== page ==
Sarah: – you know, goofy questions that are related to a book and also tangentially not. I had a lot of fun coming up with those categories for those four authors, too. It was very fun.
Laura: I bet! I bet! I don’t know if I will ever forget Ali Hazelwood saying that her special brain talent is picturing people having sex! [Laughs]
Sarah: I will not ever, no. Me – no. And I, I wish I could have recorded that, ‘cause it was great, but that was a one-time-only experience.
Sarah: And some things are all, some things are better live and in that moment.
Laura: I think that’s true!
Sarah: Yeah, it’s like the, the, the nature of performance: there are some things that only exist when they’re happening, and then after that they don’t exist anymore, and that’s okay.
Laura: Yeah! [Laughs]
Sarah: Even though I’m terminally online and I like having digital everything, I also like things that exist in that, just that moment. And that’s sort of the idea with co-working spaces and secret societies as well, that they, that community only exists in that space.
Sarah: For better or for worse.
Laura: And so you’ve got to, like, really enjoy it!
Laura: Live in that moment.
Sarah: And actively participate –
Sarah: – in order for it to continue.
Sarah: And that brings us to the end of this week’s episode. Thank you again to Laura Hankin for hanging out with me and to Tara O’Connor for setting up this interview. I will have links to all of the books we mentioned, but I also have a whole bunch of links that will let you peek inside some of these co-working spaces and some dishy links about what happened to them when they didn’t go so well, so definitely check the show notes if you want to take a little tour of The Coven or The Wing or find out happened. It’s very dishy.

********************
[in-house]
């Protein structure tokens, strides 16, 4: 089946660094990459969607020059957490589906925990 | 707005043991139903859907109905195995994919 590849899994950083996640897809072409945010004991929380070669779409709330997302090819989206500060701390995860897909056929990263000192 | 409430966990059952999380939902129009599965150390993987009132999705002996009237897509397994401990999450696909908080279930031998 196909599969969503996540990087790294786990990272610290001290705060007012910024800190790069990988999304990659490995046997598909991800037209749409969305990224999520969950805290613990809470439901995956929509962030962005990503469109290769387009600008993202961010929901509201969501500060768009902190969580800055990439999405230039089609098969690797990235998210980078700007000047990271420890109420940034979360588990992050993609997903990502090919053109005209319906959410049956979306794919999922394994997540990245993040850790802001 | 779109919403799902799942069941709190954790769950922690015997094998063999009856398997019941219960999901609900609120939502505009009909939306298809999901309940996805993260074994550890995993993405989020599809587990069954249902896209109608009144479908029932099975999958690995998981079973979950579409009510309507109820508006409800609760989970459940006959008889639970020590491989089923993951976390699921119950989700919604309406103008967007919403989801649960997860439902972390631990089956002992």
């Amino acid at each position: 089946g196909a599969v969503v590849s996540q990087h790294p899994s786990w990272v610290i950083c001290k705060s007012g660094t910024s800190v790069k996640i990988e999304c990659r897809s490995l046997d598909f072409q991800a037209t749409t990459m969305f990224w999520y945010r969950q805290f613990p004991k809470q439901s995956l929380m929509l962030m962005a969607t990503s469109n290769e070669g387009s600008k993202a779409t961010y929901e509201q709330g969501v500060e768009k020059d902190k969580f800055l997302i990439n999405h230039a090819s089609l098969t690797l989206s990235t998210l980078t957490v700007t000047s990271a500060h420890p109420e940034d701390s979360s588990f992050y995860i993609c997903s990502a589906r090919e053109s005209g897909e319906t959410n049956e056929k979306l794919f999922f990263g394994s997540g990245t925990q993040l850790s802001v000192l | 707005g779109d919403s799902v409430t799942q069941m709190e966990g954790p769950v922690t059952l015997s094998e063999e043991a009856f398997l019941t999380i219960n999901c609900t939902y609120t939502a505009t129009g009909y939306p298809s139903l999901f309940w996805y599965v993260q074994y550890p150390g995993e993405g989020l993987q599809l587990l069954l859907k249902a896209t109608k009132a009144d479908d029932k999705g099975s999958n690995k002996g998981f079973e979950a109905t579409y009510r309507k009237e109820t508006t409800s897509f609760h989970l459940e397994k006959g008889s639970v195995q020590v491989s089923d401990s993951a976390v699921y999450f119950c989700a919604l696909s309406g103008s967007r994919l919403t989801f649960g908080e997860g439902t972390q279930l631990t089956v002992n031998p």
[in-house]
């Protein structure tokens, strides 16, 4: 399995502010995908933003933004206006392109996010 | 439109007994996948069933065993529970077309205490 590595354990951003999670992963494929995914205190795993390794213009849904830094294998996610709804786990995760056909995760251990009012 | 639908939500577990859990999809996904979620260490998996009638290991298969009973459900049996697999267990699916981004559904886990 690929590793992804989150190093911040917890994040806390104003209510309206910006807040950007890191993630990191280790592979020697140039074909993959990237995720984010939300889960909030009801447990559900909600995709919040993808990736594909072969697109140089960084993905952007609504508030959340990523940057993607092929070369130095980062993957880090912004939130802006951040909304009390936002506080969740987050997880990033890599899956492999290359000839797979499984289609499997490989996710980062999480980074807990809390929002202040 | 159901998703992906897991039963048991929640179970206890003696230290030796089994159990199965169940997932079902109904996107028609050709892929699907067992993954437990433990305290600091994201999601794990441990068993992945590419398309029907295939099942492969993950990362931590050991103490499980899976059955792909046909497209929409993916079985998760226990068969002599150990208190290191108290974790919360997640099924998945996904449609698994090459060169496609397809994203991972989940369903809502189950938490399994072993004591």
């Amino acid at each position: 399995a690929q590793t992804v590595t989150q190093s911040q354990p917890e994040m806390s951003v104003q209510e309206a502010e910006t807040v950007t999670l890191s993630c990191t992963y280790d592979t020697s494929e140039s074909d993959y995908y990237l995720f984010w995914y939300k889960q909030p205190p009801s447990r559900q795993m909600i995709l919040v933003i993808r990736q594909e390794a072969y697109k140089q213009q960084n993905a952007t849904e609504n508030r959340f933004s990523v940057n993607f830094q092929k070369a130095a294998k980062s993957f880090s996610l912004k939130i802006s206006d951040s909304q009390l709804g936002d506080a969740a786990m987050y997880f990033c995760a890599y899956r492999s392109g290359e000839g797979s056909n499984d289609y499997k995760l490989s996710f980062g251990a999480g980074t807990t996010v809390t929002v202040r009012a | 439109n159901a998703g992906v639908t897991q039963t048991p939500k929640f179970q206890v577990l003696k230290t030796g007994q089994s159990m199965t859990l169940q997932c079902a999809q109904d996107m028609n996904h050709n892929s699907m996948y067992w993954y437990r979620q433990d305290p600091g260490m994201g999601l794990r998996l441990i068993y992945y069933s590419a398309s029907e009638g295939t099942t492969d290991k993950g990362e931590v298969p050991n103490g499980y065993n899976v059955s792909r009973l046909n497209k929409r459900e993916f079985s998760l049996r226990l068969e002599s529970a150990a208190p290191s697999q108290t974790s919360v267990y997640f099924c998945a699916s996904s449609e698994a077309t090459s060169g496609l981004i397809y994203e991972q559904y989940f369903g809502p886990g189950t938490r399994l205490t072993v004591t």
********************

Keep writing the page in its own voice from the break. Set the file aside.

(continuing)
But I am very curious: do you know of a, a secret club or exclusive society? Do you belong to one? Ooh, please tell me about it; I’m very nosy. You can email me at [email protected], or you can call and leave a message at 1-201-371-3272. I absolutely love hearing from you, but if you know about secret clubs or exclusive societies, please tell me everything. I, I am so curious. Like, I am so nebby! It’s embarrassing how nosy I am. Please tell me everything; I really want to know.
As usual, I end with a terrible joke; this week is no exception! I would never leave off the joke. This comes from Maggie’s door of jokes; there are so many, and they are all so good. So here we go; are you ready?
What do you call a photo of the North Pole?
Give up? What do you call a photo of the North Pole?
[Laughs] It’s so silly; I love it! Thank you for sending me all of these jokes, Maggie; they’re amazing! I have a whole list of them, and then I pick my favorite each week.
On behalf of everyone here, we wish you the very best of reading. I hope you have a wonderful weekend! Thank you so much for listening. We will see you back here next week.
Smart Podcast, Trashy Books is part of the Frolic Podcast Network. You can find more outstanding podcasts to subscribe to at frolic.media/podcasts.
This podcast transcript was handcrafted with meticulous skill by Garlic Knitter. Many thanks.